“The Magpie,” painted in 1869, while still reminiscent of Courbet’s rural scenes, shows the beginning of Monet’s chromatic journey. We can observe the evolution of Monet’s sensitivity toward light and color by comparing it to his earliest winter landscape, “A Cart on the Snowy Road at Honfleur,” painted only three years earlier. “The Magpie” is much brighter and more vivid, with the sunny snow almost blinding. The illusion of contrast is now achieved by juxtaposing warm and cold hues, rather than with the traditional light/dark monochromatic shading. In fact, the artwork is considered one of the earliest examples of Monet’s colored shadows, an unorthodox technique that would define Impressionism and forever change Modern painting.
The Impressionists used the whiteness and reflectivity of snowy landscapes to investigate “the problem of shadows,” the way the perception of color changes according to the light condition and the juxtaposed colors. This new approach was inspired by Goethe’s “Theory of Colours” published in 1810, which put forward the possibility of the subjectivity of perception in color theory. During their first-hand outdoor observations, Impressionist artists noted that shadows are not desaturated colors as many painters used to believe: instead, they are a multitude of hues affected by the light and the environment.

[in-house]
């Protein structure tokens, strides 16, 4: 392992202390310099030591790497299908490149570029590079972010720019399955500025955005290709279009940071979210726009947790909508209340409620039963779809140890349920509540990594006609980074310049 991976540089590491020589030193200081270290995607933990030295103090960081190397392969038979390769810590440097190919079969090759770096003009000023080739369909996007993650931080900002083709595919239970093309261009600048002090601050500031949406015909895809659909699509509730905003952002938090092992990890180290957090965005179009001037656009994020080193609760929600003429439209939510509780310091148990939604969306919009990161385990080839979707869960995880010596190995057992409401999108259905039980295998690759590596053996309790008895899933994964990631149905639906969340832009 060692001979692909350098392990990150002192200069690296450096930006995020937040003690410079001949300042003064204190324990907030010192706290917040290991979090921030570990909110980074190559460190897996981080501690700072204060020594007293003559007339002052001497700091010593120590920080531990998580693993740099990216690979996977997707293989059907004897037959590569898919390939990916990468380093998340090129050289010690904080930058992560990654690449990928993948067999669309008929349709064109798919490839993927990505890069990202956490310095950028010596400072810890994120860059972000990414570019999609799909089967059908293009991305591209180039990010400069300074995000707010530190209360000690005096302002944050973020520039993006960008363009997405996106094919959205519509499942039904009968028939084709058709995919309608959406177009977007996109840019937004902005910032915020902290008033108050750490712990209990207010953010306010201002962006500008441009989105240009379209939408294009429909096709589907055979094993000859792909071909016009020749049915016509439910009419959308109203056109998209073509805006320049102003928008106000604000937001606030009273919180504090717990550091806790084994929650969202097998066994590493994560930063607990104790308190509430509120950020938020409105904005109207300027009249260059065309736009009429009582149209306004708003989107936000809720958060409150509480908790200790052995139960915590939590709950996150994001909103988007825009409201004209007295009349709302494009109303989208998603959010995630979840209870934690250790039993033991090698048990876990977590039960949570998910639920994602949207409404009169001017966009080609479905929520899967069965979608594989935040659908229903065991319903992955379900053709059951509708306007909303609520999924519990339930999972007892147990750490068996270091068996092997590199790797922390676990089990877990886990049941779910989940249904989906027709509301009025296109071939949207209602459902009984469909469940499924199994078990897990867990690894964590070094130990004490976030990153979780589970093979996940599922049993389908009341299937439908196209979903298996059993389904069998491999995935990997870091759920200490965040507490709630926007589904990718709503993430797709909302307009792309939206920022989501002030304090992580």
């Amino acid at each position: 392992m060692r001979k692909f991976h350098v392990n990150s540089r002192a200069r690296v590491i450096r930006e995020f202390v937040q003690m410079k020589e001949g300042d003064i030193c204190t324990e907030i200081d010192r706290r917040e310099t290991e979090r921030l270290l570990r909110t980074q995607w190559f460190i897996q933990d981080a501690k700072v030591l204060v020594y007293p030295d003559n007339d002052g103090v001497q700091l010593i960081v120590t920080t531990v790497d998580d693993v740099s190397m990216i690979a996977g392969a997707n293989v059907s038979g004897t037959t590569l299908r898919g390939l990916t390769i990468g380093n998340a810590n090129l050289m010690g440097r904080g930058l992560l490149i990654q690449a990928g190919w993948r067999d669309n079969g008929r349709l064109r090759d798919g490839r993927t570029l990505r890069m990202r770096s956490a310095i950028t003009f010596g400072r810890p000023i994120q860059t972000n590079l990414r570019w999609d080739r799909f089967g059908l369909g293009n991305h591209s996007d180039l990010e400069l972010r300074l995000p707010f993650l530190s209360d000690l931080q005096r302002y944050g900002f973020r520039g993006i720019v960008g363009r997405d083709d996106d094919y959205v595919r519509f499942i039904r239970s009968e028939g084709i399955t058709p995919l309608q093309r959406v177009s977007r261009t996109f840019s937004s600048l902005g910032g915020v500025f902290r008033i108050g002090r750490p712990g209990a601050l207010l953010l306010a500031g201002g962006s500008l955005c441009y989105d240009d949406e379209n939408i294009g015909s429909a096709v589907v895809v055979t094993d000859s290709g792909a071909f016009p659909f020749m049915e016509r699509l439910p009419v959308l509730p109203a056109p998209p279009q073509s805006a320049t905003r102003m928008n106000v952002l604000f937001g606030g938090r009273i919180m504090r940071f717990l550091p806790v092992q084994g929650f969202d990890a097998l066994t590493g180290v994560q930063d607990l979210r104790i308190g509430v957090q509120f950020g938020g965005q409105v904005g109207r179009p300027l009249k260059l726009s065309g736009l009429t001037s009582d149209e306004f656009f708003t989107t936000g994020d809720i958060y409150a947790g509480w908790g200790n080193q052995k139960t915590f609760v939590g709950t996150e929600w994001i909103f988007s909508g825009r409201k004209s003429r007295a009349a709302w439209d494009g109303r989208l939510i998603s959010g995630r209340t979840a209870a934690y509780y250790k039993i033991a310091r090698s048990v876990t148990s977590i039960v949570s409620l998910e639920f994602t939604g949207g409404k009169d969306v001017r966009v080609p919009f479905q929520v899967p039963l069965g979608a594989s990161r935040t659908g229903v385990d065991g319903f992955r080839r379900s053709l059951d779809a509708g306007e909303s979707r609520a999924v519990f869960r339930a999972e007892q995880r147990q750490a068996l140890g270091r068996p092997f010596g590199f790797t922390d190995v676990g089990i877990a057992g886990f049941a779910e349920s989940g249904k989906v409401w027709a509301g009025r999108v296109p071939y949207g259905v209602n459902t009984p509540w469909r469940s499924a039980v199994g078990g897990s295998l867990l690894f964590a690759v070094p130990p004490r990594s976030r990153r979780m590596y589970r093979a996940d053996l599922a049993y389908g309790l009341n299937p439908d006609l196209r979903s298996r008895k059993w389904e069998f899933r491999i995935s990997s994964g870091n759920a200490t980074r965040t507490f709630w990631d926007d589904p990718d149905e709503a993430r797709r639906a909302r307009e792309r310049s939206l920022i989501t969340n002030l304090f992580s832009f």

Impressionism and the “Problem of Shadows”
The Impressionists used the whiteness and reflectivity of snowy landscapes to investigate “the problem of shadows,” which is the way the perception of color changes according to light conditions and juxtaposed colors. Impressionist artists were inspired by Goethe’s “Theory of Colours,” which was published in 1810 and put forward the possibility of the subjectivity of perception in color theory. During their first-hand outdoor observations, Impressionist artists noted that shadows are not desaturated colors, as many painters used to believe. Instead, they are a multitude of hues affected by light and the environment.
Effet de Neige and Outdoor Painting